If you’re a movie buff of a certain age, you’ll remember a film called The Mouse That Roared, in which a tiny, debt-ridden country declares war against the United States in order to gain all the benefits that would be showered their way as the losers. It was a sharp little satire that unfortunately persists in ringing true to this day. It comes to mind not only with respect to foreign policy, but also with how we deal with criminals and terrorists. In today’s paper we learned that the state of New Jersey continued to pay 23 million dollars of entitlements and benefits to incarcerated people who were not entitled to any of it while in jail. This should aptly be considered “criminal negligence” and heads should roll all the way to the diminishing hulk of the governor. More disturbing in today’s news is the ongoing saga of Nidal Hasan, the Muslim army psychiatrist who shot 45 people at Fort Hood in 2009, killing 12 and severely injuring the rest. It is four years later and though Hasan is incarcerated, he has still not been tried for this heinous act of terrorism. During the past years of legal stalling, he has collected $280,000 of salary, because according to our American system of justice and the vagaries of military protocol, he is entitled to his money until proven guilty. No matter that there is no disputing who pulled the trigger each time during his rampage - the only thing to be determined at trial is what degree of murder this fits and what the appropriate sentence will be. If common sense prevailed, would a terrorist still get paid?
Further adding to the head-scratching wonder of this case, Hasan has won the right to grow and sport a bushy beard though that is against army regulations. Now a hemiplegic and wheelchair-bound, he has petitioned the court to allow him to represent himself in his upcoming trial in July. To determine whether he would be physically competent to handle this, the judge ordered a medical examination. In another questionable accommodation, the judge agreed to Hasan’s request to not be examined by the chief of medicine where he used to work. In short, Hasan first killed and maimed the soldiers of Fort Hood and now demands that his trial not be compromised by the judgment of the medical officer under whom he served. This used to be the classic definition of chutzpah - the murderer who shoots his parents and begs the mercy of the court because he is now an orphan. Does this make sense?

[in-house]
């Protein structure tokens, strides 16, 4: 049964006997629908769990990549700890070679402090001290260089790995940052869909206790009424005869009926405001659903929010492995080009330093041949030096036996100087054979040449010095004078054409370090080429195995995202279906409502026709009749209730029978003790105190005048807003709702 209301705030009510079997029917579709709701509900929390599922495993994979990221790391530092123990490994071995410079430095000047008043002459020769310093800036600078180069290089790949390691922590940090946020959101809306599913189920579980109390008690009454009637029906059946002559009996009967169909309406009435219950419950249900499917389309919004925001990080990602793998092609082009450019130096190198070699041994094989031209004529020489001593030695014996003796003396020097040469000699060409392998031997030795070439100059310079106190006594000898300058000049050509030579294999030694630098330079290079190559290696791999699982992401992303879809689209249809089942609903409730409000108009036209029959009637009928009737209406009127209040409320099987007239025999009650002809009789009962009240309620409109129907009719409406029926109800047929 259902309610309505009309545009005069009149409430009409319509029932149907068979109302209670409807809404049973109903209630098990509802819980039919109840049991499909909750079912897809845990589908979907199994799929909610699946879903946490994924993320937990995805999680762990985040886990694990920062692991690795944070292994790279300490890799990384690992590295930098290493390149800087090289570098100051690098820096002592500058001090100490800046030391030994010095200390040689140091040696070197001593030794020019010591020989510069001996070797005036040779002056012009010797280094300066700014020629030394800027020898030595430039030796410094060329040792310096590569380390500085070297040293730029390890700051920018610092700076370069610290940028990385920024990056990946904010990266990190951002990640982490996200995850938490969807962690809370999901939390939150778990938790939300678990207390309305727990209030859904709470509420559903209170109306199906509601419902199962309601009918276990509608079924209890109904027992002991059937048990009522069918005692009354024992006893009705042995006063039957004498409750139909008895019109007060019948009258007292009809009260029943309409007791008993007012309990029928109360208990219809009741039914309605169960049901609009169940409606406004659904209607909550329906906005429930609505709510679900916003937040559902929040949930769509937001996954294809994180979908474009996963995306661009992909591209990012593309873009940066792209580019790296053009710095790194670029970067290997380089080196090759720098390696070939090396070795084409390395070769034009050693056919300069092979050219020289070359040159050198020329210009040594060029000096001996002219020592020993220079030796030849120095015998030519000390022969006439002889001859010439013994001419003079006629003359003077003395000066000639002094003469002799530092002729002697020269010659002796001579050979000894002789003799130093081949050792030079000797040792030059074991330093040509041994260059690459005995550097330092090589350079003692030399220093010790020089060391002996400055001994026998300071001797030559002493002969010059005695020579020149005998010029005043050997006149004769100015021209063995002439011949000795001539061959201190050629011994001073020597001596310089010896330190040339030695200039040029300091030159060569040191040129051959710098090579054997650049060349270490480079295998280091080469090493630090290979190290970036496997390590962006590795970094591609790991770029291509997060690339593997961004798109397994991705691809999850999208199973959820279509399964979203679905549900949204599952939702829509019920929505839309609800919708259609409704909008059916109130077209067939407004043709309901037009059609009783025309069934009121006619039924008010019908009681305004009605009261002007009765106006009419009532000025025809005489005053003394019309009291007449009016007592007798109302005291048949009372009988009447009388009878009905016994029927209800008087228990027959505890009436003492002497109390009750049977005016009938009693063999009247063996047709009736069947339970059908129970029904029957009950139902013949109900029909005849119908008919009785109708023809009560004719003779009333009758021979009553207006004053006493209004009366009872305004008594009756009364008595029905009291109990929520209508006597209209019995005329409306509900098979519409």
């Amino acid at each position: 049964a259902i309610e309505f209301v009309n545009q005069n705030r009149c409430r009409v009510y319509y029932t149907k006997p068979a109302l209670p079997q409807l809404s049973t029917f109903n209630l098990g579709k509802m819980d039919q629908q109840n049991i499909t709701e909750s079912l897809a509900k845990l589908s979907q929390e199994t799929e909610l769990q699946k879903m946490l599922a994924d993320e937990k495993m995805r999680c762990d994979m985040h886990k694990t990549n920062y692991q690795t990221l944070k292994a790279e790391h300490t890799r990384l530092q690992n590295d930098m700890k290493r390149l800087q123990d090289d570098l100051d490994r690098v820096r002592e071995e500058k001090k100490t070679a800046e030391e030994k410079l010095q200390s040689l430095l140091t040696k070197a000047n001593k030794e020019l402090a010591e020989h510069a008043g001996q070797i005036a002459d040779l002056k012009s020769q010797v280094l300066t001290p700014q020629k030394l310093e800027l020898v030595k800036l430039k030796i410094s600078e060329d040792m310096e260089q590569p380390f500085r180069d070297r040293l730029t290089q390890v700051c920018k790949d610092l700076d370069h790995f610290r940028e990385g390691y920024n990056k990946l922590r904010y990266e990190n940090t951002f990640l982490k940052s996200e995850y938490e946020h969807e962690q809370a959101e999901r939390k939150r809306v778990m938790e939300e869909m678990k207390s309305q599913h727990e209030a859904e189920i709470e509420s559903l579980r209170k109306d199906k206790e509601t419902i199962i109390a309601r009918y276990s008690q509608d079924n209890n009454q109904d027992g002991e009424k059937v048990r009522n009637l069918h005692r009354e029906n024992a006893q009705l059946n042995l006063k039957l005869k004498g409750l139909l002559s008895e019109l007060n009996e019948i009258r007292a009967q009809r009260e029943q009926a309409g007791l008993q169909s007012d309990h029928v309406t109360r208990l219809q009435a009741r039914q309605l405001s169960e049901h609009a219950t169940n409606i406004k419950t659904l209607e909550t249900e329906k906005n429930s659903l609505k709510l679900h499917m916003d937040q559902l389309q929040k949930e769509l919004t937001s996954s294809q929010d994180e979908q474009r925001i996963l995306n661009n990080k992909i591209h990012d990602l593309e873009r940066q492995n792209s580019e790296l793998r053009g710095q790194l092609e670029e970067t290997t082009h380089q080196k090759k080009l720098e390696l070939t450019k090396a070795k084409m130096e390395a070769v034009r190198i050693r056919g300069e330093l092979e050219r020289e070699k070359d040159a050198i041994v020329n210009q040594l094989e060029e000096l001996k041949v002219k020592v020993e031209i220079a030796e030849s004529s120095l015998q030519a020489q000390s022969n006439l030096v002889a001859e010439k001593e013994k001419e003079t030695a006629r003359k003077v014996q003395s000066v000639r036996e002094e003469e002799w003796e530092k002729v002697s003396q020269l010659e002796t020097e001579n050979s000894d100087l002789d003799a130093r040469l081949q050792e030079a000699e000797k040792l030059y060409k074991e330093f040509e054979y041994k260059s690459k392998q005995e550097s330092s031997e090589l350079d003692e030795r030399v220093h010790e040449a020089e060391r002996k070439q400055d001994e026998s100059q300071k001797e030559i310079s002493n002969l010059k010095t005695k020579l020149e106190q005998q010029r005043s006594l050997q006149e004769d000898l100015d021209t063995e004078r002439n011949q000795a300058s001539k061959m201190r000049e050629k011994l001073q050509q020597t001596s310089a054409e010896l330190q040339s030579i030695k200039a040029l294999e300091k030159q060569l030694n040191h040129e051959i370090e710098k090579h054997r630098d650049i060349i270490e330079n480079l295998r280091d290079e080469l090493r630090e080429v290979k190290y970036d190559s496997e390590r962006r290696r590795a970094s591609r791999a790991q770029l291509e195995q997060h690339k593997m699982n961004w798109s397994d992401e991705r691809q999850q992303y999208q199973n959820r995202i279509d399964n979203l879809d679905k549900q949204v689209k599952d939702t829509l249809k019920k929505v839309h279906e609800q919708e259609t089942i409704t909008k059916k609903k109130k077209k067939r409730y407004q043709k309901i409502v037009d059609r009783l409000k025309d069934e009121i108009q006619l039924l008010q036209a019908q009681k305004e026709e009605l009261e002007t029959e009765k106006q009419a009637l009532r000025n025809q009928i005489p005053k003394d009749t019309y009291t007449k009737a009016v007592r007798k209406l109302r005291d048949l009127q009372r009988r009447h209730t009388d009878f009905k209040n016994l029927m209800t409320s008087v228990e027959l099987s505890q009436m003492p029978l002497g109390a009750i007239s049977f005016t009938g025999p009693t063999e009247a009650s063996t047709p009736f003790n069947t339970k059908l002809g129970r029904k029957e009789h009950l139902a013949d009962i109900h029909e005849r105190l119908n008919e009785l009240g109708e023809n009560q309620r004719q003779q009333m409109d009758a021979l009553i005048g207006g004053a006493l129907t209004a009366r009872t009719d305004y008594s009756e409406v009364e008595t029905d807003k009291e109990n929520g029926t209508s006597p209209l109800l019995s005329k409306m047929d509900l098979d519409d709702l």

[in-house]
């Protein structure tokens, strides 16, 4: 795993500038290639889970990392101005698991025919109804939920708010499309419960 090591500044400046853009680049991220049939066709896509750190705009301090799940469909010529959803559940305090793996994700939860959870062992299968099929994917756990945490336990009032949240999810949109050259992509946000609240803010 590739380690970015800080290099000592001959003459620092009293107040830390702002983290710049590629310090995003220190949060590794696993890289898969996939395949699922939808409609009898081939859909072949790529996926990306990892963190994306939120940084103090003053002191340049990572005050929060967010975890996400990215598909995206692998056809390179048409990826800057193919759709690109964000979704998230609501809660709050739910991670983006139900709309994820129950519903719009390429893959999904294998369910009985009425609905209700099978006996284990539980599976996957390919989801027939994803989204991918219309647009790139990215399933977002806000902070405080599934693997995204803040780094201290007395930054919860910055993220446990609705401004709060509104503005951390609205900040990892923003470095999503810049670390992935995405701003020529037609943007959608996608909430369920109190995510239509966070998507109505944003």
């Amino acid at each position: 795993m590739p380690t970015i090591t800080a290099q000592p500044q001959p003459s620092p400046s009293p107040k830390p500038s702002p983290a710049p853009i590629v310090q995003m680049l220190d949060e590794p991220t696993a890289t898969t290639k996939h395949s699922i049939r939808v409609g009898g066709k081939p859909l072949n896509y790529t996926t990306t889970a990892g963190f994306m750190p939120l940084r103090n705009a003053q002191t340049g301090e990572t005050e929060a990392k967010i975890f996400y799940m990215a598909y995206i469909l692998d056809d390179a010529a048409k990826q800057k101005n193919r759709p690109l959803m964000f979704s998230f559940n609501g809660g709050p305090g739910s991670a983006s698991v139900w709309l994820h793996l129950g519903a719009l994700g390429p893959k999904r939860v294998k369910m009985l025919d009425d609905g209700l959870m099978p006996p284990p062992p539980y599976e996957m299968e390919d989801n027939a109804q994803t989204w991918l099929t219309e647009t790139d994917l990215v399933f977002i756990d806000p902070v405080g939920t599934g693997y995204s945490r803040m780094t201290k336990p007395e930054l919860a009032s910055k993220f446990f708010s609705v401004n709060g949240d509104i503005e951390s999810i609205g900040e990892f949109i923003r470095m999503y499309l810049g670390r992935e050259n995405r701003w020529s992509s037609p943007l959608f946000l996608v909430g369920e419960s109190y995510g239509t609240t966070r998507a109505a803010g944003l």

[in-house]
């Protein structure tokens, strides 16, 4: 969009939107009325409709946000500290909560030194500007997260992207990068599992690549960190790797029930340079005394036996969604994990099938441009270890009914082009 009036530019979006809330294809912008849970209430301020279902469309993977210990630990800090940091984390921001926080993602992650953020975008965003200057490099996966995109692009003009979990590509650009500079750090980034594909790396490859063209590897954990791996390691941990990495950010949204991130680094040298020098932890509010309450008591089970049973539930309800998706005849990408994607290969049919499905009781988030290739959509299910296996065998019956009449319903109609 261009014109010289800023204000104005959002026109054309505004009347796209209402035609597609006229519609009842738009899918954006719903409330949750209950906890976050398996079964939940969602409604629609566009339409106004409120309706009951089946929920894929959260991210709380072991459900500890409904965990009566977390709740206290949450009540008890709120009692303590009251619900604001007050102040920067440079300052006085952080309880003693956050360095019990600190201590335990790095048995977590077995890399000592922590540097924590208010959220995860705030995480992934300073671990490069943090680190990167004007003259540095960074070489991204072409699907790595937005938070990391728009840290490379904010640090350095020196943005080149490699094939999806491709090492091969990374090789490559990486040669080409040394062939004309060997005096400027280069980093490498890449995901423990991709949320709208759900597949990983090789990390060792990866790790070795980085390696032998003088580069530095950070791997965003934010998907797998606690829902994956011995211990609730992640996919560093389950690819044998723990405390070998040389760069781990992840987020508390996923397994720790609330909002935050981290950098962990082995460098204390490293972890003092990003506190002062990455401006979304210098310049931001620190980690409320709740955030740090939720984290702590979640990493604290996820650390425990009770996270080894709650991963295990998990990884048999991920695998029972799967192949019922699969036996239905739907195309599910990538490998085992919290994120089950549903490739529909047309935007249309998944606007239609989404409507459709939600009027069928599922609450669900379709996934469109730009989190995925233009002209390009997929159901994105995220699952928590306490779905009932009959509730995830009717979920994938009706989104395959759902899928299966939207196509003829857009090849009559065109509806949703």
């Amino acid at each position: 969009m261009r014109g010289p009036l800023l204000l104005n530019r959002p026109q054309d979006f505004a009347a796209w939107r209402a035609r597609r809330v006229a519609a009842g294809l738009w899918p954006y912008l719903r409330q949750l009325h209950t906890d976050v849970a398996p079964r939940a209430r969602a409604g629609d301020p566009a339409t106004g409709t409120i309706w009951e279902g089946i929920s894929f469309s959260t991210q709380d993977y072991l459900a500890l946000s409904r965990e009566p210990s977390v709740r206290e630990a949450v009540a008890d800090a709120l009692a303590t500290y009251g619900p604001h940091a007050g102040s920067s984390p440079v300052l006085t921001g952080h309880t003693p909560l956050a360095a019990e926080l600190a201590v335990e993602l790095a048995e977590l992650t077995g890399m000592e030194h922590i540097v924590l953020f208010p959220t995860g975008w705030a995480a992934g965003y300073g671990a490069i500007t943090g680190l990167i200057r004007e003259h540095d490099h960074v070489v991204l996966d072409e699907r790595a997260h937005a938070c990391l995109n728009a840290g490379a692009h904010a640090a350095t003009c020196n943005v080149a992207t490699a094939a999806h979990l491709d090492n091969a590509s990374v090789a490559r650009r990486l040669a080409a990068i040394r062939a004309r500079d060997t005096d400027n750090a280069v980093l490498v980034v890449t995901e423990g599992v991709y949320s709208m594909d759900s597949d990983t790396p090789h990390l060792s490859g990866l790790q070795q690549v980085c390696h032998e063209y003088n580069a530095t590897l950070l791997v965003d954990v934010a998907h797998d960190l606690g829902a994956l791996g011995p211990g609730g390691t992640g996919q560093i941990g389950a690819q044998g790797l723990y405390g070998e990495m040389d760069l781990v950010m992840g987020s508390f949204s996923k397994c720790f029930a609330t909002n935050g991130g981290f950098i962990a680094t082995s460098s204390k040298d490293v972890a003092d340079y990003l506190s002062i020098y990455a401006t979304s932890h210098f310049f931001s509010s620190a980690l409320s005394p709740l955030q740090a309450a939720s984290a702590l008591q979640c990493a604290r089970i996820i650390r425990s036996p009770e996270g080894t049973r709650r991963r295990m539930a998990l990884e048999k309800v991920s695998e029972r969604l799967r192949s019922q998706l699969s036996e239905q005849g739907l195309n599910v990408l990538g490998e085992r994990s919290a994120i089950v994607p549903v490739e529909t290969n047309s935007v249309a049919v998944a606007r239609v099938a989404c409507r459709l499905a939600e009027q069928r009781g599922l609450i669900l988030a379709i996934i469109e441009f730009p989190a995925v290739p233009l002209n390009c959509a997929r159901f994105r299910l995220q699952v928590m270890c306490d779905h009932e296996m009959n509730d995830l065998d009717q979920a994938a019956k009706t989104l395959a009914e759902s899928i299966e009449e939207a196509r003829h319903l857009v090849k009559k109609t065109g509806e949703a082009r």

In another high profile case that will come to trial soon, that of George Zimmerman in the death of Trayvon Martin in Florida, both defense and prosecution have agreed to the sequestration of the jury, a decision that the judge will make. This means that in order to insure the right of one person to a fair trial by a jury of his peers, twelve people will be held hostage and removed from their families and friends for as long as it takes to reach a verdict. If common sense prevailed, any trial considered this incendiary would have a change of venue where local publicity would be neutralized by distance from the crime. Moving one person seems easier, fairer and less expensive than forcing twelve people to be kidnapped in order to comply with their civic duty. Perhaps if the judge needed to be sequestered too, this punitive custom would have long been abandoned.
When this democracy was formed, rules and laws reflected the determination to rectify the injustices perpetrated by other systems of government. We presumed individuals to be innocent until proven guilty as the antidote to the cruelty with which monarchies had dealt with their accused. We are now living thru times when we are more concerned with the welfare of criminals and terrorists than with the plight of victims, veterans or our law abiding citizens. Common sense is the balance that needs to be restored: terrorists should not remain on anyone’s payroll, much less the U.S. army’s; killers who kill in the name of religion should not benefit from using religion to defy the rules of our country. Hasan’s beard is a symbol of our craven capitulation to honoring the religion of a terrorist over the code of our own army. Sequestering juries is a result of allowing the press and media to profit from their exploitation of their mandate to report the news. Instead of simply reporting, they inflame, exaggerate, mis-state, harass, and do everything else possible to blow up a sordid tale and keep it on the front page or tv screen for as long as profitable. And for this reason, we have determined that it’s permissible to yank jurors from their homes and isolate them in hotels at taxpayers’ expense. Does any of this make sense to you?
Have PoliticalMavens.com delivered to your inbox in a daily digest by clicking here